In at least some states and school districts, the share of pension costs now amounts to nearly a third of payroll, concludes a new analysis from Moody’s Investors Service, a credit-rating firm.
The gradually increasing burden of retirement costs on districts isn’t a new phenomenon. But the latest analysis is a good reminder of how pensions act as the third rail of district and state school finance—even if the average educator, parent, and principal doesn’t know a ton about their complexities.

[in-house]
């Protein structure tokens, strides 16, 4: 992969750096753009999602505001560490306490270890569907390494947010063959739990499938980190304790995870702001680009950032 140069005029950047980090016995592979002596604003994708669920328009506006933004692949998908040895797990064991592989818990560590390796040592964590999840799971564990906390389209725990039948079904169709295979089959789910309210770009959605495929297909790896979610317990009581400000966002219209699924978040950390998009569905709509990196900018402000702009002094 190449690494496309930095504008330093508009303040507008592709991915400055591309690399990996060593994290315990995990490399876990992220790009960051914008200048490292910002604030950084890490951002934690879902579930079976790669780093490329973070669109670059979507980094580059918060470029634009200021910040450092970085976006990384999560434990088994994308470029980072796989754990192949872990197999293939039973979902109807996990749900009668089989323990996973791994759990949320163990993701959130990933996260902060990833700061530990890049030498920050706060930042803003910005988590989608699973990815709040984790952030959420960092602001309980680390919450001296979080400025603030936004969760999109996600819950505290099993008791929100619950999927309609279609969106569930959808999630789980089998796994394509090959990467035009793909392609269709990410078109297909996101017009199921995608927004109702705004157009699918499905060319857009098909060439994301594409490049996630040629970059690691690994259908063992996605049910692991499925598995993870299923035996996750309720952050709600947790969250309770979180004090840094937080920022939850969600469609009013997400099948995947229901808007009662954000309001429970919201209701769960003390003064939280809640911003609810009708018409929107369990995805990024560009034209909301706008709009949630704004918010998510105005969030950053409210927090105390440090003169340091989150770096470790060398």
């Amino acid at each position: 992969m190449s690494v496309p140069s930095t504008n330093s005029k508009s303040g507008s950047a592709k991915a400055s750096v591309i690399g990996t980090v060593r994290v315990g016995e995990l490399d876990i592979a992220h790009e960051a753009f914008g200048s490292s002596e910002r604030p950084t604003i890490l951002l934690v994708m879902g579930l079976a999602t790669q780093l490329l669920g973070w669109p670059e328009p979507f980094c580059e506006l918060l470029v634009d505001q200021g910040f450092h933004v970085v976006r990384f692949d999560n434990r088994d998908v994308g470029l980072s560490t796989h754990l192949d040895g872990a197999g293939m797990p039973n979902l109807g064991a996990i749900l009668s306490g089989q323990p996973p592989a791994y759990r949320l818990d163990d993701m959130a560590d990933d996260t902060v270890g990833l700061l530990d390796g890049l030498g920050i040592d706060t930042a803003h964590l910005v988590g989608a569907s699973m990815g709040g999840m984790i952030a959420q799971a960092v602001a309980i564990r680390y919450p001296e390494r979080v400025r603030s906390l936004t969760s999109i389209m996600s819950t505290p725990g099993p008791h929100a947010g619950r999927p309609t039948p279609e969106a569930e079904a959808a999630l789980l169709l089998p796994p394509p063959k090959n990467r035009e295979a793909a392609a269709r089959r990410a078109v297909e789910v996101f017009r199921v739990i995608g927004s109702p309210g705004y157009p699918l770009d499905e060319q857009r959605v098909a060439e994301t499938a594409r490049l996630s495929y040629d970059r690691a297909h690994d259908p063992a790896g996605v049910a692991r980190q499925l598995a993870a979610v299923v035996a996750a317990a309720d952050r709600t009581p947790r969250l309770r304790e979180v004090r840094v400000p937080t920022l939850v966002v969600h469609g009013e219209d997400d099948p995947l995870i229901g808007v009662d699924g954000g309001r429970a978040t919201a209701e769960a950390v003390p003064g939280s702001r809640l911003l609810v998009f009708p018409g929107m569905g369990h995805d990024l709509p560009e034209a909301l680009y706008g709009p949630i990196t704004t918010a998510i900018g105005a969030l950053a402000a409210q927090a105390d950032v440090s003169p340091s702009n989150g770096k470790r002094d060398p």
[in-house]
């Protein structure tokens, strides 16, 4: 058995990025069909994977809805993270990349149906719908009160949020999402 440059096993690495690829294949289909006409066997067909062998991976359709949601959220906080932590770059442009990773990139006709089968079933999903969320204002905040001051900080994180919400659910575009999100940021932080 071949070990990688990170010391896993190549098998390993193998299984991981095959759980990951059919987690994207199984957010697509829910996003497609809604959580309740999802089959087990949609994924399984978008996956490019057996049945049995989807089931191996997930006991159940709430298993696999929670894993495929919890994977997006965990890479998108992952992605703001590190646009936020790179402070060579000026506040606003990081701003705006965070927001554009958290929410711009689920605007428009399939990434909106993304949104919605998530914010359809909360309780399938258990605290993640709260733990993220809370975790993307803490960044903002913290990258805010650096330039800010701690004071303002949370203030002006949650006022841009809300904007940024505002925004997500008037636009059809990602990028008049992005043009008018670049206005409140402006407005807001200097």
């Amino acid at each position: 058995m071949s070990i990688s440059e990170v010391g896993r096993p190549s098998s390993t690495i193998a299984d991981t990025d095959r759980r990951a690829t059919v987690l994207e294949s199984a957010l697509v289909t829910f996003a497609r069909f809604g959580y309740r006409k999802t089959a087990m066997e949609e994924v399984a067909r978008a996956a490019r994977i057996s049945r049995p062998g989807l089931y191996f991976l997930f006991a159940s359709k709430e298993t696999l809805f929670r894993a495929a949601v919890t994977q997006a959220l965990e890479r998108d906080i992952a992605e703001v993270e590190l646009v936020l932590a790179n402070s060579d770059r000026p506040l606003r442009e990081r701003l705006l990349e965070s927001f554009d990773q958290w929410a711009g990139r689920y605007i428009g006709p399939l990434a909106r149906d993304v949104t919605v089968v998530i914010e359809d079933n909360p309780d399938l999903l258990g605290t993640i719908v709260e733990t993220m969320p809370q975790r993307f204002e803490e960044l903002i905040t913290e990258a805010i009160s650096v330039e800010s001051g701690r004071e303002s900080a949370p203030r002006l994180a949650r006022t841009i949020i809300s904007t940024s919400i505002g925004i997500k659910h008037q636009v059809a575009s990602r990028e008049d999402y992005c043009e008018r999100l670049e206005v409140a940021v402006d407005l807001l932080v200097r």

Retirements don’t directly have much to do with the instructional quality students receive, but indirectly, they have a lot of impact. Cash going into these systems generally means it’s not going toward building improvements, teacher pay, learning materials, or programs.
Author(s): Stephen Sawchuk
Publication Date: 12 Sept 2022
Publication Site: Education Week